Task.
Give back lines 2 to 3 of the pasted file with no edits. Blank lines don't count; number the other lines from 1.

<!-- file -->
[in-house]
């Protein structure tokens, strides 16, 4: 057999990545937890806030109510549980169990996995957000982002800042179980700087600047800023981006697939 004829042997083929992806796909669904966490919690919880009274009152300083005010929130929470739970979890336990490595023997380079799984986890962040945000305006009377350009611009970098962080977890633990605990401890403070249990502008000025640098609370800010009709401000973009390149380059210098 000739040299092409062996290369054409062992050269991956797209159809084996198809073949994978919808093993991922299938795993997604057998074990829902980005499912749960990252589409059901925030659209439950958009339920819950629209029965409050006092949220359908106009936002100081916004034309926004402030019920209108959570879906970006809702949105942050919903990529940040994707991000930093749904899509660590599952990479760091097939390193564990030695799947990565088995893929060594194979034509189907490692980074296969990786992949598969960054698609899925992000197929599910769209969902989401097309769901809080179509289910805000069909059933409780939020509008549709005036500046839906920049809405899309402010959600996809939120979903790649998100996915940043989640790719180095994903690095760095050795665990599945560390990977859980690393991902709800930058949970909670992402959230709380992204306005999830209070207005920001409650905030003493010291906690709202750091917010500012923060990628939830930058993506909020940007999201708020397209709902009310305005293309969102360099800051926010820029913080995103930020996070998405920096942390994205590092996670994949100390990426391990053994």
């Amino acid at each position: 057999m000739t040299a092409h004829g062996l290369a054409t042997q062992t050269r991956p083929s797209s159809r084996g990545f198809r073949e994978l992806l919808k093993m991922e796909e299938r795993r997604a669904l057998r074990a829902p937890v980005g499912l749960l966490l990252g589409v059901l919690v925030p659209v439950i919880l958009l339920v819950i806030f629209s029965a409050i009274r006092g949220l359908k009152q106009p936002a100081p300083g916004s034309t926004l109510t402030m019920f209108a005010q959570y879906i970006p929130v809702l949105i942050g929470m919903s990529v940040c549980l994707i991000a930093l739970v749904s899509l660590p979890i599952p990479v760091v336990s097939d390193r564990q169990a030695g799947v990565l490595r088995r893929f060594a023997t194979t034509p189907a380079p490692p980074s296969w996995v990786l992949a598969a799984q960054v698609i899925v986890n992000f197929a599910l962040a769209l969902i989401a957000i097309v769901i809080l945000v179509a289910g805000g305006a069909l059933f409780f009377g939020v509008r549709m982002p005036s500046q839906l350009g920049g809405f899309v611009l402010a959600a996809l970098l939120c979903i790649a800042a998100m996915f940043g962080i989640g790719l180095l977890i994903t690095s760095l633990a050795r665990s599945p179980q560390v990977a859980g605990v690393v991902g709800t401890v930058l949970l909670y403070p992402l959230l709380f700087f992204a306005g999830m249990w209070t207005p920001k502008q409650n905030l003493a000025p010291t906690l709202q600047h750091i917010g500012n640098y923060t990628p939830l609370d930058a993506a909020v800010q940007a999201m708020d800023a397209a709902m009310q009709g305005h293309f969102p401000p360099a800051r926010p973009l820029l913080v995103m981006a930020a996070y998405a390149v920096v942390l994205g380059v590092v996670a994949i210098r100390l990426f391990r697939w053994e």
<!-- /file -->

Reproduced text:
């Protein structure tokens, strides 16, 4: 057999990545937890806030109510549980169990996995957000982002800042179980700087600047800023981006697939 004829042997083929992806796909669904966490919690919880009274009152300083005010929130929470739970979890336990490595023997380079799984986890962040945000305006009377350009611009970098962080977890633990605990401890403070249990502008000025640098609370800010009709401000973009390149380059210098 000739040299092409062996290369054409062992050269991956797209159809084996198809073949994978919808093993991922299938795993997604057998074990829902980005499912749960990252589409059901925030659209439950958009339920819950629209029965409050006092949220359908106009936002100081916004034309926004402030019920209108959570879906970006809702949105942050919903990529940040994707991000930093749904899509660590599952990479760091097939390193564990030695799947990565088995893929060594194979034509189907490692980074296969990786992949598969960054698609899925992000197929599910769209969902989401097309769901809080179509289910805000069909059933409780939020509008549709005036500046839906920049809405899309402010959600996809939120979903790649998100996915940043989640790719180095994903690095760095050795665990599945560390990977859980690393991902709800930058949970909670992402959230709380992204306005999830209070207005920001409650905030003493010291906690709202750091917010500012923060990628939830930058993506909020940007999201708020397209709902009310305005293309969102360099800051926010820029913080995103930020996070998405920096942390994205590092996670994949100390990426391990053994």
């Amino acid at each position: 057999m000739t040299a092409h004829g062996l290369a054409t042997q062992t050269r991956p083929s797209s159809r084996g990545f198809r073949e994978l992806l919808k093993m991922e796909e299938r795993r997604a669904l057998r074990a829902p937890v980005g499912l749960l966490l990252g589409v059901l919690v925030p659209v439950i919880l958009l339920v819950i806030f629209s029965a409050i009274r006092g949220l359908k009152q106009p936002a100081p300083g916004s034309t926004l109510t402030m019920f209108a005010q959570y879906i970006p929130v809702l949105i942050g929470m919903s990529v940040c549980l994707i991000a930093l739970v749904s899509l660590p979890i599952p990479v760091v336990s097939d390193r564990q169990a030695g799947v990565l490595r088995r893929f060594a023997t194979t034509p189907a380079p490692p980074s296969w996995v990786l992949a598969a799984q960054v698609i899925v986890n992000f197929a599910l962040a769209l969902i989401a957000i097309v769901i809080l945000v179509a289910g805000g305006a069909l059933f409780f009377g939020v509008r549709m982002p005036s500046q839906l350009g920049g809405f899309v611009l402010a959600a996809l970098l939120c979903i790649a800042a998100m996915f940043g962080i989640g790719l180095l977890i994903t690095s760095l633990a050795r665990s599945p179980q560390v990977a859980g605990v690393v991902g709800t401890v930058l949970l909670y403070p992402l959230l709380f700087f992204a306005g999830m249990w209070t207005p920001k502008q409650n905030l003493a000025p010291t906690l709202q600047h750091i917010g500012n640098y923060t990628p939830l609370d930058a993506a909020v800010q940007a999201m708020d800023a397209a709902m009310q009709g305005h293309f969102p401000p360099a800051r926010p973009l820029l913080v995103m981006a930020a996070y998405a390149v920096v942390l994205g380059v590092v996670a994949i210098r100390l990426f391990r697939w053994e």